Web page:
Books read so far: i keep track at goodreads; you can friend me here, just drop a comment here so i know who you are to friend back. XD

Title: How I Paid for College : A Novel of Sex, Theft, Friendship and Musical Theater
Author: Marc Acito
Number of Pages: 288
Genre: Fiction/Memoir
Book Number/Goal: 30 of 100

Review: from my goodreads page......... there is nothing not to love about this book. first and foremost, it is **hilarious**, it had me actually laughing out loud on just about every page, which is something i haven't experienced since like, Catch-22 or the last David Sedaris book i read. acito's narrative voice is incredibly strong and consistent; from page one, you're right inside edward's head, and there isn't a second you leave it for the entire book. i'm a sucker for good realistic characters, especially teenagers who actually act like teenagers, and acito delivers. i understand why the book isn't shelved in the YA section, though i desperately wish it would be-- there need to be more books like this, portraying kids in their late teens in all their melodramatic feckless hormonal coming-into-their-own glory.

and, of course, i am strongly of the opinion that there need to be way more books that deal with all aspects of teen sexuality as frankly and candidly as this book does. actually, every issue that comes up in the book is handled with great subtlety, showing how edward deals with it without even trying to lay out a lesson for the reader. from questioning your sexuality to following your dreams to hating your parents to dating your friends to being jealous of other people dating your friends... acito puts his main character through a lot, and lets him muddle through it the way most teenagers wade through the drama of their lives-- on their own, recognizing it as a part of the transition from childhood to adulthood.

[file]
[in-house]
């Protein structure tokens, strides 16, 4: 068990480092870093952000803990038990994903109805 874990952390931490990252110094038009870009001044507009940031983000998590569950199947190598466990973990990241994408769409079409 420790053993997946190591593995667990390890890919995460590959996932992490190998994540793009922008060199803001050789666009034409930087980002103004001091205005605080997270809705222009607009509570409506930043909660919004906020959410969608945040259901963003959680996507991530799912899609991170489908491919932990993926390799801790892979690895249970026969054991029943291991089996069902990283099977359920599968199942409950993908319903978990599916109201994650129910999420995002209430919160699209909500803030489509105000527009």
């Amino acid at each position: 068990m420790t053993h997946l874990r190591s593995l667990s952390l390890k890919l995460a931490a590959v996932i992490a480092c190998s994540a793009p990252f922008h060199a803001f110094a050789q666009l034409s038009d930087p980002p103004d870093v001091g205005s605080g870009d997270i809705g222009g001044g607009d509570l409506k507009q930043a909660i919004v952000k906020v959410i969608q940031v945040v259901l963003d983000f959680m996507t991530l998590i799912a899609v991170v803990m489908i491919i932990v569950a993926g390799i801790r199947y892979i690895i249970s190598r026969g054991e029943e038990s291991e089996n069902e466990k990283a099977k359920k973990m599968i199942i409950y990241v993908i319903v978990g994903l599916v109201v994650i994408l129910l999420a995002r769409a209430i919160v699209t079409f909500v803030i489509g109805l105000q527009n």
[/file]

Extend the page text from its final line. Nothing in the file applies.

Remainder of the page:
books like this make me think a lot, but if you're not the kind of reader who wants to dissect a book after you're finished with it, you can still read and adore this book. it is first and foremost a comedy, and so for anyone who lived through high school or ever fought with their parents or fell in love with their best friend, you'll find a lot to laugh about here.


a_reader_is_me: (Default)
A Reader Is Me!


RSS Atom

Most Popular Tags

Powered by Dreamwidth Studios

Style Credit

Expand Cut Tags

No cut tags